Secretary of State Antony Blinken on Wednesday announced that the U.S. has formally declared that Russia has committed war crimes in Ukraine. And he is urging the International Criminal Court to prosecute.
At a Glance
- The U.S. government has determined that Russia has committed war crimes in Ukraine.
- According to Secretary of State Blinken, attacks on civilian buildings have left thousands of Ukrainian citizens dead or wounded.
- The Biden administration belives that an international court should prosecute Russia for its actions.
Russia War Crimes Have Left ‘Thousands of Innocent Civilians Killed or Wounded’
“Today, I can announce that, based on information currently available, the US government assesses that members of Russia’s forces have committed war crimes in Ukraine,” Blinken said in a statement.
Blinken announced the declaration after he, President Joe Biden, and Deputy Secretary of State Wendy Sherman assessed the situation, particularly in the city of Mariupol. In their personal opinions, Russia has shown repeated and intentional brutality towards the citizens.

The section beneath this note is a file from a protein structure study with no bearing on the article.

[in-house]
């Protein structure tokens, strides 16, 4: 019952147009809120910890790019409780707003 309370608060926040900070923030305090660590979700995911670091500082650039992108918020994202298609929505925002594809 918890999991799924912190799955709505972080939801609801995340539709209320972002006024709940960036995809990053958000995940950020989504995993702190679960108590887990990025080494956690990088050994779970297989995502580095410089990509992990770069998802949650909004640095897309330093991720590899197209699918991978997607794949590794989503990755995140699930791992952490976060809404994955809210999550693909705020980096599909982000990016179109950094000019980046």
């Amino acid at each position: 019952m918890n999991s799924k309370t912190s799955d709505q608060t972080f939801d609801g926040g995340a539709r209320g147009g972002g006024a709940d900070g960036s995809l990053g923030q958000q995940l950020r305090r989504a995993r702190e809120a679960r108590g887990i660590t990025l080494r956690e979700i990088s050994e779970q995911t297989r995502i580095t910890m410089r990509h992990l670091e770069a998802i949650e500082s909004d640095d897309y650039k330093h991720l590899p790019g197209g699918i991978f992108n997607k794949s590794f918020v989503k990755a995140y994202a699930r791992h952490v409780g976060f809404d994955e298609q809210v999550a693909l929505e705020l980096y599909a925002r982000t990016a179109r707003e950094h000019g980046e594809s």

Since the invasion began last month, Russian forces have targeted apartment buildings, hospitals, schools. And they’ve also shelled shopping centers, ambulances, and ambulances. In the process, the attacks have killed or wounded “thousands of innocent civilians,”
Blinken also noted that the buildings were “clearly identifiable as in-use by civilians.”
In the statement, he used the Mariupol maternity hospital as an example. Blinken said that the facade clearly displayed the Russian word for”children” “in huge letters visible from the sky.” So he believes the attacks were deliberate.
It’s Up to an International Court to Prosecute
While the U.S. has made its decision, the International Criminal Court, or ICC, would have to investigate and take action.
“As with any alleged crime, a court of law with jurisdiction over the crime is ultimately responsible for determining criminal guilt in specific cases,” Blinken continued. “The US government will continue to track reports of war crimes. And [it] will share information we gather with allies, partners, and international institutions and organizations, as appropriate. We are committed to pursuing accountability using every tool available, including criminal prosecutions.”
In 2002, the ICC opened with the intention of prosecuting international war crimes, genocide, and crimes against humanity. However, the U.S. is not a member of the court.
Antony Blinken made the comments as President Biden was flying to Brussels for the NATO and G-7 summits. While preparing for the summits, the White House has been preparing documents about the Ukraine war. Biden plans on presenting this and also a set of actions that the U.S. can take to prove loyalty to NATO and its mission to kelp Ukraine.